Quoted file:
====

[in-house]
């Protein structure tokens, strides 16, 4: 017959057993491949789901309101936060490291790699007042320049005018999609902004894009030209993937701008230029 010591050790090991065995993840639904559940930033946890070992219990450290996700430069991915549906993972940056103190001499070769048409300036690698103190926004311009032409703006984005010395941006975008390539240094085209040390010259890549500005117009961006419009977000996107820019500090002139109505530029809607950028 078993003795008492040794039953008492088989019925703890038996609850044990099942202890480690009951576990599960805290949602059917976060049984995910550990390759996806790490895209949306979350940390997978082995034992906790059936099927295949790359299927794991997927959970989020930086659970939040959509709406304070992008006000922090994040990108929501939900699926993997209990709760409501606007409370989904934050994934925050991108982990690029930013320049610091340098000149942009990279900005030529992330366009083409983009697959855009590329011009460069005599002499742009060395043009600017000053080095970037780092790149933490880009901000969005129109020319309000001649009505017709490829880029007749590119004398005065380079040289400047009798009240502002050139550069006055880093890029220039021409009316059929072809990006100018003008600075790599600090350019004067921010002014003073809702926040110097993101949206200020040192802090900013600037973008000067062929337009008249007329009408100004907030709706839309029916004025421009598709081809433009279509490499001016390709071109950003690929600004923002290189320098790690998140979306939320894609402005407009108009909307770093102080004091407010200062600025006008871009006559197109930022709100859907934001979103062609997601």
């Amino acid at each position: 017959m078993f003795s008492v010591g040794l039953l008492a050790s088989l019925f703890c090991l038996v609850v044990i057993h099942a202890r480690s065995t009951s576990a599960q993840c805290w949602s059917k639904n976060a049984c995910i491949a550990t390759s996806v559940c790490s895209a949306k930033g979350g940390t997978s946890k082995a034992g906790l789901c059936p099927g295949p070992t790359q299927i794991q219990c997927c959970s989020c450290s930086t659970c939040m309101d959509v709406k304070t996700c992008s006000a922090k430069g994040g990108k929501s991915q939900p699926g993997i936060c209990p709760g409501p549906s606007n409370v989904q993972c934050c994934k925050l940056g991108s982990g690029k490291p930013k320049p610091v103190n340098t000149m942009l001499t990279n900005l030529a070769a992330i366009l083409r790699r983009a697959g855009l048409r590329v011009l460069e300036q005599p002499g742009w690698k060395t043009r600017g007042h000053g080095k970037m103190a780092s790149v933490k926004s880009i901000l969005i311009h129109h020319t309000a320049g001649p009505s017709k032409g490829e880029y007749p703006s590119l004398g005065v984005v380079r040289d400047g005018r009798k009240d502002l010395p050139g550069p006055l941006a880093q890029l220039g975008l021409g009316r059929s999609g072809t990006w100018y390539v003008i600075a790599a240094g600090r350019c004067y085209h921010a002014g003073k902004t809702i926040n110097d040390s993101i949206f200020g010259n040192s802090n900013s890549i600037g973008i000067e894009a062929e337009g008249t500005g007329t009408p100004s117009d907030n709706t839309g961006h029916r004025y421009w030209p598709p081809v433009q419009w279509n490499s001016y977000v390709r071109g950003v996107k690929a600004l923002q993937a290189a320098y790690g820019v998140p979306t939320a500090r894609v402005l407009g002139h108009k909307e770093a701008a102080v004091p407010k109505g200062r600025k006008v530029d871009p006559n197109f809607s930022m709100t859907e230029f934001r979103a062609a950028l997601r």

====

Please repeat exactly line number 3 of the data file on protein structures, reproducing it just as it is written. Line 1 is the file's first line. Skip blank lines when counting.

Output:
């Amino acid at each position: 017959m078993f003795s008492v010591g040794l039953l008492a050790s088989l019925f703890c090991l038996v609850v044990i057993h099942a202890r480690s065995t009951s576990a599960q993840c805290w949602s059917k639904n976060a049984c995910i491949a550990t390759s996806v559940c790490s895209a949306k930033g979350g940390t997978s946890k082995a034992g906790l789901c059936p099927g295949p070992t790359q299927i794991q219990c997927c959970s989020c450290s930086t659970c939040m309101d959509v709406k304070t996700c992008s006000a922090k430069g994040g990108k929501s991915q939900p699926g993997i936060c209990p709760g409501p549906s606007n409370v989904q993972c934050c994934k925050l940056g991108s982990g690029k490291p930013k320049p610091v103190n340098t000149m942009l001499t990279n900005l030529a070769a992330i366009l083409r790699r983009a697959g855009l048409r590329v011009l460069e300036q005599p002499g742009w690698k060395t043009r600017g007042h000053g080095k970037m103190a780092s790149v933490k926004s880009i901000l969005i311009h129109h020319t309000a320049g001649p009505s017709k032409g490829e880029y007749p703006s590119l004398g005065v984005v380079r040289d400047g005018r009798k009240d502002l010395p050139g550069p006055l941006a880093q890029l220039g975008l021409g009316r059929s999609g072809t990006w100018y390539v003008i600075a790599a240094g600090r350019c004067y085209h921010a002014g003073k902004t809702i926040n110097d040390s993101i949206f200020g010259n040192s802090n900013s890549i600037g973008i000067e894009a062929e337009g008249t500005g007329t009408p100004s117009d907030n709706t839309g961006h029916r004025y421009w030209p598709p081809v433009q419009w279509n490499s001016y977000v390709r071109g950003v996107k690929a600004l923002q993937a290189a320098y790690g820019v998140p979306t939320a500090r894609v402005l407009g002139h108009k909307e770093a701008a102080v004091p407010k109505g200062r600025k006008v530029d871009p006559n197109f809607s930022m709100t859907e230029f934001r979103a062609a950028l997601r």